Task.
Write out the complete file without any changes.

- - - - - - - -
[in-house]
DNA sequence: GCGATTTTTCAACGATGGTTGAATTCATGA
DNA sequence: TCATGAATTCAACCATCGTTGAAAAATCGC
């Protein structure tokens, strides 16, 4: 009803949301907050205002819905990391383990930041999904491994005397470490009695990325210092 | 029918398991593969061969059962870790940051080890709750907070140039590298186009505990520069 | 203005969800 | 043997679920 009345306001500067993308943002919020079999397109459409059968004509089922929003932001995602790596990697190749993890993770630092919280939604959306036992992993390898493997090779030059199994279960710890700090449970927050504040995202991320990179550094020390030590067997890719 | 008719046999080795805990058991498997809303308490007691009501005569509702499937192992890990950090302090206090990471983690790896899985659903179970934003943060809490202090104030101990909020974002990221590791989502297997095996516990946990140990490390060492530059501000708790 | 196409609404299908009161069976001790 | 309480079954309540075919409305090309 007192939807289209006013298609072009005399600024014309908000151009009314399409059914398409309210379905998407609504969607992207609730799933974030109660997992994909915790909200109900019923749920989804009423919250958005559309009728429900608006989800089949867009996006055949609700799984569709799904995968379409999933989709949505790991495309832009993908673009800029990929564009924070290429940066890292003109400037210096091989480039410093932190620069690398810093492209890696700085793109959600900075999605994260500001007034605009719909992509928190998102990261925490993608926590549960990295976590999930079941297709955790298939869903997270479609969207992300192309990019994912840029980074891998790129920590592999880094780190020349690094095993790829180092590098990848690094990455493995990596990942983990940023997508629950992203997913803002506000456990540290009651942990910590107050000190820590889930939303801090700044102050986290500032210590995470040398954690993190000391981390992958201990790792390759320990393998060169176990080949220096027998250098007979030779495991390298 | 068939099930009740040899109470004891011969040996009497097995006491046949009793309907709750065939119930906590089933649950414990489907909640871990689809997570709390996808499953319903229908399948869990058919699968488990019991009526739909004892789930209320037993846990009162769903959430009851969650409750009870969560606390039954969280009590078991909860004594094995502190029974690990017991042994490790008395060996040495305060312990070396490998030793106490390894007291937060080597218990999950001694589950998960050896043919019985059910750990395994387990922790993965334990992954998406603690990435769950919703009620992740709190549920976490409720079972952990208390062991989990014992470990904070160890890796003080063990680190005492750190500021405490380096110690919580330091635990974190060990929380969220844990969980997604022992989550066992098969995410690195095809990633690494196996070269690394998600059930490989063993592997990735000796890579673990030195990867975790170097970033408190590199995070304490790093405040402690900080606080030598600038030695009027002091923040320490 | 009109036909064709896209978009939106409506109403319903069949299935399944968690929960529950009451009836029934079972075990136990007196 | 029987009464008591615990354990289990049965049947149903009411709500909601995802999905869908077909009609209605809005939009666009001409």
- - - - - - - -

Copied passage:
[in-house]
DNA sequence: GCGATTTTTCAACGATGGTTGAATTCATGA
DNA sequence: TCATGAATTCAACCATCGTTGAAAAATCGC
């Protein structure tokens, strides 16, 4: 009803949301907050205002819905990391383990930041999904491994005397470490009695990325210092 | 029918398991593969061969059962870790940051080890709750907070140039590298186009505990520069 | 203005969800 | 043997679920 009345306001500067993308943002919020079999397109459409059968004509089922929003932001995602790596990697190749993890993770630092919280939604959306036992992993390898493997090779030059199994279960710890700090449970927050504040995202991320990179550094020390030590067997890719 | 008719046999080795805990058991498997809303308490007691009501005569509702499937192992890990950090302090206090990471983690790896899985659903179970934003943060809490202090104030101990909020974002990221590791989502297997095996516990946990140990490390060492530059501000708790 | 196409609404299908009161069976001790 | 309480079954309540075919409305090309 007192939807289209006013298609072009005399600024014309908000151009009314399409059914398409309210379905998407609504969607992207609730799933974030109660997992994909915790909200109900019923749920989804009423919250958005559309009728429900608006989800089949867009996006055949609700799984569709799904995968379409999933989709949505790991495309832009993908673009800029990929564009924070290429940066890292003109400037210096091989480039410093932190620069690398810093492209890696700085793109959600900075999605994260500001007034605009719909992509928190998102990261925490993608926590549960990295976590999930079941297709955790298939869903997270479609969207992300192309990019994912840029980074891998790129920590592999880094780190020349690094095993790829180092590098990848690094990455493995990596990942983990940023997508629950992203997913803002506000456990540290009651942990910590107050000190820590889930939303801090700044102050986290500032210590995470040398954690993190000391981390992958201990790792390759320990393998060169176990080949220096027998250098007979030779495991390298 | 068939099930009740040899109470004891011969040996009497097995006491046949009793309907709750065939119930906590089933649950414990489907909640871990689809997570709390996808499953319903229908399948869990058919699968488990019991009526739909004892789930209320037993846990009162769903959430009851969650409750009870969560606390039954969280009590078991909860004594094995502190029974690990017991042994490790008395060996040495305060312990070396490998030793106490390894007291937060080597218990999950001694589950998960050896043919019985059910750990395994387990922790993965334990992954998406603690990435769950919703009620992740709190549920976490409720079972952990208390062991989990014992470990904070160890890796003080063990680190005492750190500021405490380096110690919580330091635990974190060990929380969220844990969980997604022992989550066992098969995410690195095809990633690494196996070269690394998600059930490989063993592997990735000796890579673990030195990867975790170097970033408190590199995070304490790093405040402690900080606080030598600038030695009027002091923040320490 | 009109036909064709896209978009939106409506109403319903069949299935399944968690929960529950009451009836029934079972075990136990007196 | 029987009464008591615990354990289990049965049947149903009411709500909601995802999905869908077909009609209605809005939009666009001409």